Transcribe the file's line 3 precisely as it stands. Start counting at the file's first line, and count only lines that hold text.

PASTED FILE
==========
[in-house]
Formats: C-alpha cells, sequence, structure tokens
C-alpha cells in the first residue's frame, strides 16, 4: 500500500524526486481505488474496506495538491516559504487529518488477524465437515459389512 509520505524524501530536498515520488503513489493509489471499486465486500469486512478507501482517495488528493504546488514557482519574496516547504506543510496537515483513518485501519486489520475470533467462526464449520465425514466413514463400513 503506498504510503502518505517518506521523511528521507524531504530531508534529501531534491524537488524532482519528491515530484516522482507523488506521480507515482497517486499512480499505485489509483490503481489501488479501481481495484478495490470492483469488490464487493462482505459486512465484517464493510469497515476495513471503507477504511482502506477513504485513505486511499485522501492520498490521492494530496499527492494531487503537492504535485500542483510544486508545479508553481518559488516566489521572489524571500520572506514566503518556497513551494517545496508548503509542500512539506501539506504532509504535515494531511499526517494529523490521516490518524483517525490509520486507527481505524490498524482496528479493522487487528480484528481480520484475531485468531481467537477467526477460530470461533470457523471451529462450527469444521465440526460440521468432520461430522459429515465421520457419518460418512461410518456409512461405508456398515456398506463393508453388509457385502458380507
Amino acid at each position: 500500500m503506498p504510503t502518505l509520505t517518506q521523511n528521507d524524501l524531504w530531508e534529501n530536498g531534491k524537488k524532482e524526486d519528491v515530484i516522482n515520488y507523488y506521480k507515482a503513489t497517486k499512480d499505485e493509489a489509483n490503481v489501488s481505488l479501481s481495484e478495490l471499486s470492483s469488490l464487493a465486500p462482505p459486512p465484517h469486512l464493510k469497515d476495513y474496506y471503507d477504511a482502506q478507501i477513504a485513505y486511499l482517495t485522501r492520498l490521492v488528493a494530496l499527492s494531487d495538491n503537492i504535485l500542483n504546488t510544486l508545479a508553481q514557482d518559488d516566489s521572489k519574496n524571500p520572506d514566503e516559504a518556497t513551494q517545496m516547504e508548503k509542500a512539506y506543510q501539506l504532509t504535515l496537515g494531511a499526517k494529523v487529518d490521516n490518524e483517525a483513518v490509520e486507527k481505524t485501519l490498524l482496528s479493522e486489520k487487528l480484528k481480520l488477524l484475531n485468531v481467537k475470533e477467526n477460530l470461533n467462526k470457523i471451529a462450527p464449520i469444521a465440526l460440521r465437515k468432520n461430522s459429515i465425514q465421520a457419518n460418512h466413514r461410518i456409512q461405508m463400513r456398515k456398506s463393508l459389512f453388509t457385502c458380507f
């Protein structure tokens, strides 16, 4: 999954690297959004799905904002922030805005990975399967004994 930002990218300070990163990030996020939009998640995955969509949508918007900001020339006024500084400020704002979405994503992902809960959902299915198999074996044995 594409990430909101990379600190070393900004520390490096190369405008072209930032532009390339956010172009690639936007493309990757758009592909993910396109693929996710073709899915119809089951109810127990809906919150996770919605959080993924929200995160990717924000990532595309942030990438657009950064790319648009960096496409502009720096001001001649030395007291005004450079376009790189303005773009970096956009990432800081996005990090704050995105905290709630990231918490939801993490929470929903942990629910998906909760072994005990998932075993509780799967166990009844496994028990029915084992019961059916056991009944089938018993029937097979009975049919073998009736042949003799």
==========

C-alpha cells in the first residue's frame, strides 16, 4: 500500500524526486481505488474496506495538491516559504487529518488477524465437515459389512 509520505524524501530536498515520488503513489493509489471499486465486500469486512478507501482517495488528493504546488514557482519574496516547504506543510496537515483513518485501519486489520475470533467462526464449520465425514466413514463400513 503506498504510503502518505517518506521523511528521507524531504530531508534529501531534491524537488524532482519528491515530484516522482507523488506521480507515482497517486499512480499505485489509483490503481489501488479501481481495484478495490470492483469488490464487493462482505459486512465484517464493510469497515476495513471503507477504511482502506477513504485513505486511499485522501492520498490521492494530496499527492494531487503537492504535485500542483510544486508545479508553481518559488516566489521572489524571500520572506514566503518556497513551494517545496508548503509542500512539506501539506504532509504535515494531511499526517494529523490521516490518524483517525490509520486507527481505524490498524482496528479493522487487528480484528481480520484475531485468531481467537477467526477460530470461533470457523471451529462450527469444521465440526460440521468432520461430522459429515465421520457419518460418512461410518456409512461405508456398515456398506463393508453388509457385502458380507